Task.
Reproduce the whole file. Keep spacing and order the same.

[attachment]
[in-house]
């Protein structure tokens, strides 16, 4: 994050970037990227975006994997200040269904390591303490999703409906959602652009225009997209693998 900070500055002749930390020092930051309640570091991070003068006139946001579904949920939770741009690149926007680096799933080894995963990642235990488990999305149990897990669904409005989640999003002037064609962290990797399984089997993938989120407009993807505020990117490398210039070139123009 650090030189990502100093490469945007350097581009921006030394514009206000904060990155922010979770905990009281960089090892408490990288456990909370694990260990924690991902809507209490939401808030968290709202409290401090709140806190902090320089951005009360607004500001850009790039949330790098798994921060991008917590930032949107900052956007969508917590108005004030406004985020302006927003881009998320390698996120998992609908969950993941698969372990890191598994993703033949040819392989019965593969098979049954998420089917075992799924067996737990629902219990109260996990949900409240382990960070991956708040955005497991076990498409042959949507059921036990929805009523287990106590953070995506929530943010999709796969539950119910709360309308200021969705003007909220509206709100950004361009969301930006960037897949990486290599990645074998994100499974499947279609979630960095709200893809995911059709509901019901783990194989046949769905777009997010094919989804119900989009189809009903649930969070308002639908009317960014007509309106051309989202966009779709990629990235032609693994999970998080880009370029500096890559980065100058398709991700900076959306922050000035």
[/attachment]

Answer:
[in-house]
């Protein structure tokens, strides 16, 4: 994050970037990227975006994997200040269904390591303490999703409906959602652009225009997209693998 900070500055002749930390020092930051309640570091991070003068006139946001579904949920939770741009690149926007680096799933080894995963990642235990488990999305149990897990669904409005989640999003002037064609962290990797399984089997993938989120407009993807505020990117490398210039070139123009 650090030189990502100093490469945007350097581009921006030394514009206000904060990155922010979770905990009281960089090892408490990288456990909370694990260990924690991902809507209490939401808030968290709202409290401090709140806190902090320089951005009360607004500001850009790039949330790098798994921060991008917590930032949107900052956007969508917590108005004030406004985020302006927003881009998320390698996120998992609908969950993941698969372990890191598994993703033949040819392989019965593969098979049954998420089917075992799924067996737990629902219990109260996990949900409240382990960070991956708040955005497991076990498409042959949507059921036990929805009523287990106590953070995506929530943010999709796969539950119910709360309308200021969705003007909220509206709100950004361009969301930006960037897949990486290599990645074998994100499974499947279609979630960095709200893809995911059709509901019901783990194989046949769905777009997010094919989804119900989009189809009903649930969070308002639908009317960014007509309106051309989202966009779709990629990235032609693994999970998080880009370029500096890559980065100058398709991700900076959306922050000035």